Showing posts from September, 2016

Explanatory Notes Discounted

No, this article is not about where to find a cheap copy of the Explanatory Notes to the Harmonized System. Rather, it is about the Federal Circuit decision in Sigma-Tau Healthscience, Inc. v. United States , in which the Court of Appeals discounted the legal impact of a definition in the Explanatory Notes. The case is about the classification of two stabilized forms of the chemical carnitine, which may or may not be a vitamin. Carnatine , which is also known as vitamin Bt, is not called out by name in the Tariff Schedule. Customs classified this merchandise as chemical products and preparations of the chemical or allied industries not elsewhere specified in Heading 3824. Sigma-Tau protested and asserted that the correct classification is as vitamins of 2936. Complicating matters, the Court of International Trade held that the merchandise is classifiable in Heading 2923 as "Quaternary ammonium salts and hydroxides; lecithins and other phosphoaminolipids, whether or not chemicall

The Scope of a Scope Ruling

This being the Customs Law Blog, I don't often wade into the related area of antidumping and countervailing duty law. But, the two areas often bump into each other for my clients and for other importers. Sometimes the issues are generally applicable and require attention, which is the case with Guangzhou Jangho Curtain Wall v. United States . The important issue for our purposes is the impact of a scope clarification issued by the Department of Commerce. People often refer to these as scope rulings, and importers who are used to dealing with Customs and Border Protection rulings might make some incorrect assumptions about how they apply to imported merchandise. This case shows that the Department of Justice also had some incorrect assumptions about scope clarifications. The order in question covers aluminum extrusions from China.  The full scope is here . The scope specifically excludes finished merchandise. According to the order: The scope also excludes finished merchandis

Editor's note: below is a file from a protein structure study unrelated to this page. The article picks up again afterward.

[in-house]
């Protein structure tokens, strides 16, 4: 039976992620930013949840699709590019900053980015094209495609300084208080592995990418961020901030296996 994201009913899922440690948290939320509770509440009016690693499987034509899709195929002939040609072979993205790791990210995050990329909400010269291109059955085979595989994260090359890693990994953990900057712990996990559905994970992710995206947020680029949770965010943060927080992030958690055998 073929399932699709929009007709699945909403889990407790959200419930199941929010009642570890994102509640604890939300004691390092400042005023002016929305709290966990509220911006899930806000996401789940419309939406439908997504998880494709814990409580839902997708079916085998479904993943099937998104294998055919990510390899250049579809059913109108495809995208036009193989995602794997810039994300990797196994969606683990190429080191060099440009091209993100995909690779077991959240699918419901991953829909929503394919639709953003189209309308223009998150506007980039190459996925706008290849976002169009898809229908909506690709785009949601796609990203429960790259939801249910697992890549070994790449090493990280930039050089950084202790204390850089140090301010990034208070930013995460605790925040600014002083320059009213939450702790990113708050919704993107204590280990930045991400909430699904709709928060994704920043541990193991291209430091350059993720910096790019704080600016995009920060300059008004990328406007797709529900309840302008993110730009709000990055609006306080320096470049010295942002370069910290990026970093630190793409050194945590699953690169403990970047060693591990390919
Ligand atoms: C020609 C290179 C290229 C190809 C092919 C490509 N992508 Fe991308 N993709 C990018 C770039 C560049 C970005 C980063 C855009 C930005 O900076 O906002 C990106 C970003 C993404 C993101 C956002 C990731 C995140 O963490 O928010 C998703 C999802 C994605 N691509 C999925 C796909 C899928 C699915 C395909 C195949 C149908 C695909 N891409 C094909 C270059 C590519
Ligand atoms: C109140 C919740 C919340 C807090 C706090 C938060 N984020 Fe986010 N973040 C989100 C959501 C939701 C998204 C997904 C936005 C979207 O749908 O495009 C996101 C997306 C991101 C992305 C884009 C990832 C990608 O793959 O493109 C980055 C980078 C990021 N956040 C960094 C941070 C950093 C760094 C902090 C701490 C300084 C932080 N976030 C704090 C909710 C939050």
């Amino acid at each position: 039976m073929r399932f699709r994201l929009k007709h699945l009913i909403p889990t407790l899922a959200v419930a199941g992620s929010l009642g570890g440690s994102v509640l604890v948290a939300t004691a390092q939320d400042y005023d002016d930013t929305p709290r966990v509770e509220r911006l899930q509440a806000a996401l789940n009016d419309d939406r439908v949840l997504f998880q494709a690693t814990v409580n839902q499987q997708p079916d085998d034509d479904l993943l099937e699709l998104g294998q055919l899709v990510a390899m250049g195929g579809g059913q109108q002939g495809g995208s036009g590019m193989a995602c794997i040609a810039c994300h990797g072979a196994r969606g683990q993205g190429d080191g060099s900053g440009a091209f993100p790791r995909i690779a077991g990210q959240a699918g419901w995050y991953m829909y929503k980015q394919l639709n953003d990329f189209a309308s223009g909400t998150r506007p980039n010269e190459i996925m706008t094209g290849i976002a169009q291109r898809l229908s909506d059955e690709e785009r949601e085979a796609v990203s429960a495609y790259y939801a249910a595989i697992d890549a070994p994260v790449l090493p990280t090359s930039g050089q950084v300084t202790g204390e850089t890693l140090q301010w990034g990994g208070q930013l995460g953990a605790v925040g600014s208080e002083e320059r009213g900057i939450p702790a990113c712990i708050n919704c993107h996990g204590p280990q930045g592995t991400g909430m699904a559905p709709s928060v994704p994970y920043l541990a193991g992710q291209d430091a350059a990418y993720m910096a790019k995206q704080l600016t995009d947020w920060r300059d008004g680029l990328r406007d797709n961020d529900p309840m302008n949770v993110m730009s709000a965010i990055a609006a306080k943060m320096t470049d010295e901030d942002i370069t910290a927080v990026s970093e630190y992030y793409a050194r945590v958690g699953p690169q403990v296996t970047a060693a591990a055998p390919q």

Ruling of the Week 2016.19: Wherein A Christmas Tree is Not Festive

"Ruling of the week," who am I kidding? This one comes to you via an annoying slow GoGo In-Flight connection and an extremely small seat 10C on an American Airlines RJ700 bound for San Antonio. Read it with that in mind. It may not be my best work. Welcome to fall, the time of year when retailers are filling their shelves with Halloween decorations and their warehouses with of Christmas goods ready to be unleashed on the shopping public. It is also a good time of year to revisit the question of when decorative items are classifiable as festive goods of Heading 9505 and, therefore, entitled to duty-free entry. That is exactly the question Mr. Christmas Inc. asked Customs and Border Protection to reconsider is HQ H258442 (Aug. 18, 2016). Seriously, the importer was Mr. Christmas. I did not make that up. The merchandise is a set of tapered glass cones that are 13.5” tall and 3.5” at their widest. The cones contain randomly placed LED lights that are activated by switch loca

Return of the Blogger

Once upon a time, there was the Customs Law Blog. It was a happy place where the Blogger diligently provided useful and occasionally entertaining updates to his readers, all of whom he liked very much. But sometimes things did not go as planned. Sometimes, the Blogger needed to work. Even when "work" is mostly planning a big party for some visiting lawyers, talking to trade groups, and finishing a new version of his text book,  there is still real work to do for people who pay real bills. That leaves the Blog and its loyal readers with nothing new to read. That is, until the Blogger finds time. "Don't give up loyal readers," says the sad and tired Blogger, "I have something new for you and I'll post it soon."